Skip to main content

The Digital Individual and the Private Realm

Buy Article:

$47.50 plus tax (Refund Policy)

Geographic information systems and the technological family associated with them—global positioning systems, geodemographics, and remote surveillance systems—raise important questions with respect to the issue of privacy. Of most immediate import, the systems store and represent data in ways that render ineffective the most popular safeguards against privacy abuse. But the systems are associated with more fundamental changes in the right to privacy and even, some would say, with challenges to the possibility of privacy itself. They make reasonable and acceptable the view that technological change is inevitable and autonomous, and therefore, too, are the development of increasingly comprehensive dossiers on individuals and households and the use of increasingly powerful means for the technological enhancements of vision. And their use in the creation of data profiles supports a wide-ranging reconceptualization of community, place, and individual. Nonetheless, in the ways they create and use digital profiles, the systems do offer suggestions for a partial remedy to the problems that they have created.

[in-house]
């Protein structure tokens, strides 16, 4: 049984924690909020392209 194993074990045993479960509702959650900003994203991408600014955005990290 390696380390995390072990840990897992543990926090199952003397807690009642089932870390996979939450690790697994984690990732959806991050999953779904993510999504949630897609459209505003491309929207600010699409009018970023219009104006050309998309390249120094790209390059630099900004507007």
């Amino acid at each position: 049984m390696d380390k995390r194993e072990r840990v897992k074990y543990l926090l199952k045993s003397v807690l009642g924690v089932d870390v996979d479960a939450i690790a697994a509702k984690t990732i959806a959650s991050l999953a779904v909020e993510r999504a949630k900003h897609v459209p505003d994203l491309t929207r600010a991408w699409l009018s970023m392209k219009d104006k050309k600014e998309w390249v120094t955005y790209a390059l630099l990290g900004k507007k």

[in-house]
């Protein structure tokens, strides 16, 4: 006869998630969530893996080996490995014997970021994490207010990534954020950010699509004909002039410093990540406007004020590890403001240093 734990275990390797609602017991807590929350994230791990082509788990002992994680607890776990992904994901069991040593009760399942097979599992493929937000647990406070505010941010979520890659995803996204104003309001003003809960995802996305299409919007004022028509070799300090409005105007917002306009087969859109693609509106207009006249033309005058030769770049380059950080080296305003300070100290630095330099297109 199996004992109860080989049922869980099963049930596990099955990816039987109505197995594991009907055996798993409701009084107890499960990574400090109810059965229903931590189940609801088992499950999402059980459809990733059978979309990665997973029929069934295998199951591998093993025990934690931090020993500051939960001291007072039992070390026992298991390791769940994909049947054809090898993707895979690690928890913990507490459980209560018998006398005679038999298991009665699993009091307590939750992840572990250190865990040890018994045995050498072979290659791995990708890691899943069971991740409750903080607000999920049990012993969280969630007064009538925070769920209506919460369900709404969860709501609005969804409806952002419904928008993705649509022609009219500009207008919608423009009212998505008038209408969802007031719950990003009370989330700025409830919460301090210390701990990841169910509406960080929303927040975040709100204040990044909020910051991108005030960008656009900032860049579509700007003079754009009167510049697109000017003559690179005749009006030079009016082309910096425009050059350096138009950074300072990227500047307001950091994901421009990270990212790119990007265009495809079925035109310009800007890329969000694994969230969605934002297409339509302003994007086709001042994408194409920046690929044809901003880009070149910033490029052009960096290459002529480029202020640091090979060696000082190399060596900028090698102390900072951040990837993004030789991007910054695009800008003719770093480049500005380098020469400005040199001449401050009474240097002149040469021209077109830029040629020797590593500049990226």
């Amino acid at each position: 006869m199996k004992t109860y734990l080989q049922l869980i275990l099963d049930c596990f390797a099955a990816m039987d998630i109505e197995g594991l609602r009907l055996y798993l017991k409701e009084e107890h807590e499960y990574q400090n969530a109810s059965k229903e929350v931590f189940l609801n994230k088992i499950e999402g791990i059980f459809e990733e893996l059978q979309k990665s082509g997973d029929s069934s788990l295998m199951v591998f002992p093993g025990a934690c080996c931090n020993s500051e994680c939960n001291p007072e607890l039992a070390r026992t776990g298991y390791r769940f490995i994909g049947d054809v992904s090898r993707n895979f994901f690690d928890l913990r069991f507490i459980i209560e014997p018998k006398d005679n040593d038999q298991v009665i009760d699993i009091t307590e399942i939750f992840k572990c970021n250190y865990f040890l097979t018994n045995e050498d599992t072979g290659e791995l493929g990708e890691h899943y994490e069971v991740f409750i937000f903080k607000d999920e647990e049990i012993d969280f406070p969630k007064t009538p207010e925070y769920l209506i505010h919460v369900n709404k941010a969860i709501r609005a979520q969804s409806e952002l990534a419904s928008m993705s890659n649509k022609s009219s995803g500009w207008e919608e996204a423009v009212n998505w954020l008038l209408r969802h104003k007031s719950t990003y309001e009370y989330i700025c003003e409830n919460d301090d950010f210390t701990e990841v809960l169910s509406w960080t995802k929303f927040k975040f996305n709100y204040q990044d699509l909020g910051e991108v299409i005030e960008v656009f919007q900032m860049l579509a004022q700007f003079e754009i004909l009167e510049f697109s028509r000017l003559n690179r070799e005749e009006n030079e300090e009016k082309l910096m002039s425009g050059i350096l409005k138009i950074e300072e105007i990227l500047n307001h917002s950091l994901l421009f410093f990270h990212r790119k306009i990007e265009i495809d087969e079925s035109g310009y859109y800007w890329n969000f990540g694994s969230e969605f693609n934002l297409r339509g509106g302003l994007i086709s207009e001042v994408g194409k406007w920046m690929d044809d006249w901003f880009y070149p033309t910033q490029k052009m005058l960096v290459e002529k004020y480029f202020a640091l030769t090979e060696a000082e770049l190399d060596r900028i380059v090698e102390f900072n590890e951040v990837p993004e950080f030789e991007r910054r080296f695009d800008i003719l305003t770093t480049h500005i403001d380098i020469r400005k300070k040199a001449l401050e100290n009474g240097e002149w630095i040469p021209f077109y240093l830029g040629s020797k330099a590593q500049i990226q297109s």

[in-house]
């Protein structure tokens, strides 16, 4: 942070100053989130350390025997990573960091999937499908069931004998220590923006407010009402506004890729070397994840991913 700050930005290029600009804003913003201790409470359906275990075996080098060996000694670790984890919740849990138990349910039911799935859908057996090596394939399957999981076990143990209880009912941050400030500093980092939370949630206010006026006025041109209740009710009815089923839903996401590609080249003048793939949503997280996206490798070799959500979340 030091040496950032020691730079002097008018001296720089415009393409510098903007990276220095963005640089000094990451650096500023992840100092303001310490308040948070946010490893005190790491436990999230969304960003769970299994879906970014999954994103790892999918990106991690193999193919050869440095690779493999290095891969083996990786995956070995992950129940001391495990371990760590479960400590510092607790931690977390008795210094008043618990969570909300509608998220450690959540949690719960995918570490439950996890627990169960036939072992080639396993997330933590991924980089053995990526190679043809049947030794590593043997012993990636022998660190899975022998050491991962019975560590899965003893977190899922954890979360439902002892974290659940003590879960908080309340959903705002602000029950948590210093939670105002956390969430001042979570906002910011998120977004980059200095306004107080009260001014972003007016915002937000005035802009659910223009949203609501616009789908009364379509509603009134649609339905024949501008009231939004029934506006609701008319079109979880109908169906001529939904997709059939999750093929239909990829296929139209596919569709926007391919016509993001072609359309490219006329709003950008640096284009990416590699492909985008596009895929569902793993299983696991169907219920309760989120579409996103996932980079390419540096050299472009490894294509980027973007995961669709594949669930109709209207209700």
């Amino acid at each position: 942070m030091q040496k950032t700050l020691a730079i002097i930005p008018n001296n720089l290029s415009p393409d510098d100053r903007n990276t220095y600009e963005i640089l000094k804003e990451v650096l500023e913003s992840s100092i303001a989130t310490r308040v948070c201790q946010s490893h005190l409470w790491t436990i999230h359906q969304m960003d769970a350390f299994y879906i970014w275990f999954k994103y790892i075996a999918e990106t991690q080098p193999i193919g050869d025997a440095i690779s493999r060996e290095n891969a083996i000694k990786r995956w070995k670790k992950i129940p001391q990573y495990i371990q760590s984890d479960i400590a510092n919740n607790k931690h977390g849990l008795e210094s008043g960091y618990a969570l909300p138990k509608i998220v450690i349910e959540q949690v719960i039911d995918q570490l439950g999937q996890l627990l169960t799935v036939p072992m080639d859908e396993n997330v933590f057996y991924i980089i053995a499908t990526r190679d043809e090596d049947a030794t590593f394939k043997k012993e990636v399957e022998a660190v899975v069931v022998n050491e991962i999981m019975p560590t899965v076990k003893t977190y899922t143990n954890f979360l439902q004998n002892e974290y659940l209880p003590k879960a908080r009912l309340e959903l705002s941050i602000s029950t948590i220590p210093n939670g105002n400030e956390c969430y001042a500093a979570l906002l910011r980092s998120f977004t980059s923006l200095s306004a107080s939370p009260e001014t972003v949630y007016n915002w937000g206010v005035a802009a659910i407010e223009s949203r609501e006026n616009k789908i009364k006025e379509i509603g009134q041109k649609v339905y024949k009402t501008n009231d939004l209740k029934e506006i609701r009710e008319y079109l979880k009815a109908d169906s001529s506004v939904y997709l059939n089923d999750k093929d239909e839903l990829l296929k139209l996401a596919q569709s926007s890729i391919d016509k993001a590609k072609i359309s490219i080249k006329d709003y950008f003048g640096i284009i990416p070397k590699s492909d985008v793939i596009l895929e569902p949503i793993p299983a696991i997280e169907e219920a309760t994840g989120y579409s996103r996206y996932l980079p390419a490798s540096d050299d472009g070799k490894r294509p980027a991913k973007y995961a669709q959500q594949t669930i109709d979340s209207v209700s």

No Reference information available - sign in for access.
No Citation information available - sign in for access.
No Supplementary Data.
No Article Media
No Metrics

Keywords: Geographic information systems; geodemographics; law; privacy; surveillance; technological change

Document Type: Research Article

Affiliations: University of California, Los Angeles

Publication date: 1997-12-01

  • Access Key
  • Free content
  • Partial Free content
  • New content
  • Open access content
  • Partial Open access content
  • Subscribed content
  • Partial Subscribed content
  • Free trial content
Cookie Policy
X
Cookie Policy
Ingenta Connect website makes use of cookies so as to keep track of data that you have filled in. I am Happy with this Find out more